What is a Predicate?

The term predicate is one that is often used when discussing grammar, but it can be difficult to identify and understand. Unlike many parts of speech—which have short, concise definitions and are easy to spot—predicates can be more difficult to identify, primarily because they may only be a single word, or may comprise several words. The simplest way to define a predicate is this:

A predicate is the part of a sentence that describes what happens to the subject (or noun).

In a short sentence, the predicate is usually a single word. In a longer or more complex sentence, however, the predicate can be made up of multiple words.

Types of Predicates

To add to the mystery of predicates, there are actually two types: a simple predicate and a complete predicate. A simple predicate is one that consists of only one word. In the sentence “He ran,” for instance, ran is the predicate. A complete predicate is the entire series of words in any given sentence that does not encompass the subject.

Consider a complex sentence, such as this one:

Eli’s new socks stank to high heaven.

Here, the predicate is complete and is made up of “…stank to high heaven.”

How Can I Remember All of This?

A simple way to remember how to find a predicate is this:

The predicate is made up of all of the words in a sentence that are not the subject and are not modifying the subject.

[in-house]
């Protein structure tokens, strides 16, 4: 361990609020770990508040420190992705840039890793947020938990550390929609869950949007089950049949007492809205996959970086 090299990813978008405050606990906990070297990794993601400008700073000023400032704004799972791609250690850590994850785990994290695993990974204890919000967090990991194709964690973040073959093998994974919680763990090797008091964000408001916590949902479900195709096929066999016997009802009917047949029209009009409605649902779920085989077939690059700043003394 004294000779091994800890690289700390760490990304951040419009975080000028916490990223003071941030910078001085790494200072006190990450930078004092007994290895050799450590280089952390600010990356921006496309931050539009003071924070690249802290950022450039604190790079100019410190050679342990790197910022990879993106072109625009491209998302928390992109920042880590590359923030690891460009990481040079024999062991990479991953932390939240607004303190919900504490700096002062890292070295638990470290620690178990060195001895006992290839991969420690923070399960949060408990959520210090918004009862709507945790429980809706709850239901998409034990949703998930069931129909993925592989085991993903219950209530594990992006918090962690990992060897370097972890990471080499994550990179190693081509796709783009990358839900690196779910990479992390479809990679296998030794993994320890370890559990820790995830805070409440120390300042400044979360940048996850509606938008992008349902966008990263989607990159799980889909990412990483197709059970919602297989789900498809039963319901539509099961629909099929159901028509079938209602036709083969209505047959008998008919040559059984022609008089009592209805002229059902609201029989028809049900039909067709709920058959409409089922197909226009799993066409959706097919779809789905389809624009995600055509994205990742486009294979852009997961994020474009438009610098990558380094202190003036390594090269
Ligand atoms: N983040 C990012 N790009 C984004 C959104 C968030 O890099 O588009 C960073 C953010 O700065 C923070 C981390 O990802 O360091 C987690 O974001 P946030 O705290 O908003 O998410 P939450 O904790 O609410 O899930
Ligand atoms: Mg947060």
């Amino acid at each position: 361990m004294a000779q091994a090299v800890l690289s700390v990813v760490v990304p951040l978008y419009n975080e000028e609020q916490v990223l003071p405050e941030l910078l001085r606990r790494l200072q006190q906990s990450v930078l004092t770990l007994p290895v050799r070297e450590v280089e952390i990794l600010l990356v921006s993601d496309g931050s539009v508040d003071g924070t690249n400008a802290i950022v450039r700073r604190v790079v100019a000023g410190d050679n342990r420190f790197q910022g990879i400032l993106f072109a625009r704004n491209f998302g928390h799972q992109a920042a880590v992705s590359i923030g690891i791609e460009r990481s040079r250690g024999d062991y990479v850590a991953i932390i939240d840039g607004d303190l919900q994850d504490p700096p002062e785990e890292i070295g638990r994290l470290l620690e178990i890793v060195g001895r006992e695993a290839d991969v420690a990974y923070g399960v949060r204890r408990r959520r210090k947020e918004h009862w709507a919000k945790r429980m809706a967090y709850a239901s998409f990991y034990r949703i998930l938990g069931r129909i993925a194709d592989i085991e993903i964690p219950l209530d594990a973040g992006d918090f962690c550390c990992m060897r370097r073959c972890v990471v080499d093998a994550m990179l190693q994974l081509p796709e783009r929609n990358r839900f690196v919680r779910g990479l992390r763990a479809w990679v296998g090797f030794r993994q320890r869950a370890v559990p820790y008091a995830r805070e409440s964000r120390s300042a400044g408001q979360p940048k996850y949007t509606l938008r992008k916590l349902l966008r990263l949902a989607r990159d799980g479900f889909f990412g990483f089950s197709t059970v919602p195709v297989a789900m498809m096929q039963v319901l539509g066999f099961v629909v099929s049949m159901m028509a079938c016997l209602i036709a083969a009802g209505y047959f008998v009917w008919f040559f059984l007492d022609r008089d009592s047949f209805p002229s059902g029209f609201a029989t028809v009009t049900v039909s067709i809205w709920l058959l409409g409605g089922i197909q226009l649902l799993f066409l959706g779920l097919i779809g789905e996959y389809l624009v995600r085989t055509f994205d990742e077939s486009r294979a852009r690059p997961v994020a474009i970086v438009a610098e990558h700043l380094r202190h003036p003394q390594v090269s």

• They can contain adverbs, verbs, and other parts of speech, provided that those parts of speech do not modify or alter the sentence’s subject.

  • As sentences grow more complex, predicates can be more difficult to discern. Although small and simple sentences—those containing only one verb or a simple subject, for instance—have clearly defined predicates, larger and more complex sentences and clauses can have predicates that include not only verbs and their modifiers, but also nouns and adjectives.

Look at this sentence:

Sybil shaded her eyes with her enormous scarf.

The predicate here is “shaded her eyes with her enormous scarf”—a phrase that includes pronouns, nouns, and an adjective.

Is There Anything Else I Need to Know?

Yes. Predicates can have more than one verb, as is the case in the sentence:

Charlie sat below the tree and huffed.

This is called a compound predicate: “sat below the tree and huffed.” Compound predicates contain multiple verbs, usually accompanied by the word and.

Although getting the hang of what does and does not constitute a predicate can take some time, practice is the best way to become familiar and comfortable with predicates and the many forms they take. To learn more about predicates and other common grammar concepts, check out our English Basics practice tests, study guides, and flashcards.

What is a Predicate

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